"Come out Fighting"
They have been called "One of the most effective tank battalions in World War II." The 761st tank battalion – known as The Black Panthers, for the head of the panther on their insignia patch – landed on Omaha beach on October 10, 1944. They were requested by General George Patton to be part of his 3rd Army Division in the 26th Infantry Division. 

Their unit consisted of 30 black officers, six white officers, and 676 black enlisted men. Their motto was “Come out fighting”, and that’s how they began on November 7, 1944 in several French towns. The battle in Morville-les-vic was particularly brutal with the employment lasting 183 days; most units only served one to two weeks at a time on the front line. 

In November alone The Black Panthers suffered 156 casualties; 24 men killed, 81 wounded, and 44 non-battle losses. The unit also lost 14 tanks evacuated and another 20 damaged in combat. In December, they moved on to support the 101st Airborne Division in Bastogne. Then, they supported the 87th Infantry Division and took over the city in a two-day attack from the 113th Panzer Brigade with just 11 tanks. 

They moved onto Germany after the Battle of the Bulge, where they breached the Siegfried Line opening the way for the 4th Armored Division. The Black Panthers moved through Germany rapidly, finally meeting the 1st Ukrainian Front of the Soviet Red Army at the Enns River in Steyr, Austria. On May 4, 1945, the 761st and the 71st Infantry Division liberated the Gunskirchen concentration camp.

The Black Panthers did “come out fighting”, and for their efforts they received a Presidential Unit Citation for its actions. A large number of individual members also received medals, including one Medal of Honor and seven posthumously, 11 Silver Stars, 69 Bronze Stars, and about 300 Purple Hearts.  
Black Panther Reenactors with an M4A3 Sherman Tank they drove
Thompson Submachine Gun on a tank the 761st Battalion would have carried

One of a Kind WWII Artifact Donated to the National Museum of Americans in Wartime

On April 28, 2020, Caroline Kilgore, a World War II Rosie Riveter, made a donation to the National Museum of Americans in Wartime. Jim Bish, a representative of the Museum, received it.

The donation is an aileron wing structure made of materials from an American World War II aircraft. It has clear anodized rivets with an aluminum finish, which was standard for that time. Setting the rivets required two very skilled workers. One person used the pneumatic rivet gun and the other used the rivet set or “bucking bar” as they continuously communicated. Riveting was an art form that took craftsmanship. Any metal with scratches or dents from the rivet gun was deemed unacceptable.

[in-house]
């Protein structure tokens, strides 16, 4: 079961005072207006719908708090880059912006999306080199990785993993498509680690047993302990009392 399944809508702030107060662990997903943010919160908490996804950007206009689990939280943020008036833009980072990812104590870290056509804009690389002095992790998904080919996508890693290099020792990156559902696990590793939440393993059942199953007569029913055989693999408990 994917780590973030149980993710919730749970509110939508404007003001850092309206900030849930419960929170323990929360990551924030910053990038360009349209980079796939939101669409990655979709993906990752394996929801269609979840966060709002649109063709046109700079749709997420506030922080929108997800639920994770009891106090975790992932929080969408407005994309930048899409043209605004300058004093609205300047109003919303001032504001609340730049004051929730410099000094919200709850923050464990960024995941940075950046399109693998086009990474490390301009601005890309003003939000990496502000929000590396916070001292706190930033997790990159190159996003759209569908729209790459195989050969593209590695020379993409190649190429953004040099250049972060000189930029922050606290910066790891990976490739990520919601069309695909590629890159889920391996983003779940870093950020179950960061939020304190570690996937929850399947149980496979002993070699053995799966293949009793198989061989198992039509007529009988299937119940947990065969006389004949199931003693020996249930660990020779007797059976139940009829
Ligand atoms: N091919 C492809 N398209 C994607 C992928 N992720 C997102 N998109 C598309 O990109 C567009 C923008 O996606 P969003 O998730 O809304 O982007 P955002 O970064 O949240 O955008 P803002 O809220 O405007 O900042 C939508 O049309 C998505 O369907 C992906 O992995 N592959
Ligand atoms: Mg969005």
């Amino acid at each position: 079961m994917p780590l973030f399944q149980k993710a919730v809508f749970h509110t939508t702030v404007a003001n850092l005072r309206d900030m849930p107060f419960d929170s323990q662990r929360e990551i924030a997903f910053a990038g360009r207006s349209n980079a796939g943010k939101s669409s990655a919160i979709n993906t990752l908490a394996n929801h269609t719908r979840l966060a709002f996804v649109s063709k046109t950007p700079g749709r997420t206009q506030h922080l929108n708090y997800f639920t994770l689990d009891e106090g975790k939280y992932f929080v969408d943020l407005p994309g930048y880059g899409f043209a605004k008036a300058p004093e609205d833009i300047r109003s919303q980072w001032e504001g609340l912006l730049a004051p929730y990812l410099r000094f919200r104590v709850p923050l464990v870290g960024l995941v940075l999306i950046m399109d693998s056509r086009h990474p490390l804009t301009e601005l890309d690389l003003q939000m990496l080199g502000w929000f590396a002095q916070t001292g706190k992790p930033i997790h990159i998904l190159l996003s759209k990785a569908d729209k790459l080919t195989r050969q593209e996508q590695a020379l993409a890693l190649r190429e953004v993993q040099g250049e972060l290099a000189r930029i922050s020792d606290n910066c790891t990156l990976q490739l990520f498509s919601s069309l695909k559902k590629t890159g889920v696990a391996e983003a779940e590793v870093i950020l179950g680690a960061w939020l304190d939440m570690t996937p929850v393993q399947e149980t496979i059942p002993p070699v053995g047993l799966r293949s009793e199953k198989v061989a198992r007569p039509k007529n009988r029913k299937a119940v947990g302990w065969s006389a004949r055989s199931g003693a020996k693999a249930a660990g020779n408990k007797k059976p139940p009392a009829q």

The aileron wing was made by Dave Fulcher and gifted to Caroline Kilgore in honor of her service as a Rosie. Dave’s mother, Ruth, was also a World War II Rosie. She worked in the famed Ford Motor Company River Rouge Plant in Dearborn, Michigan.
Over 20 Rosies from the Sun City, Arizona Chapter of the American Rosie the Riveter Association signed this historic one-of-a-kind piece before it was completed with a clear glaze finish.

Nine of these Rosies have been interviewed by the National Museum of Americans in Wartime Voices of Freedom project. They are: Frances Ellis, Caroline Kilgore, Arkie Huffman, Mary Jo McCully, Corinne Kellar, Eileen Blackler, Erlinda Avila, Marie Brannan, and Eileen Berger. Their interviews can be viewed on the Museum’s website.
Some daughters of Rosies, called Rosebuds, have also signed the back of the aileron wing.

Until the Rosie signed aileron wing gets a permanent place in the museum, it will be on temporary exhibit with many other artifacts in the Voices of Freedom’s mobile recording studio, which also serves as a mobile museum. The mobile recording studio is driven to museum and military events every year in the eastern United States.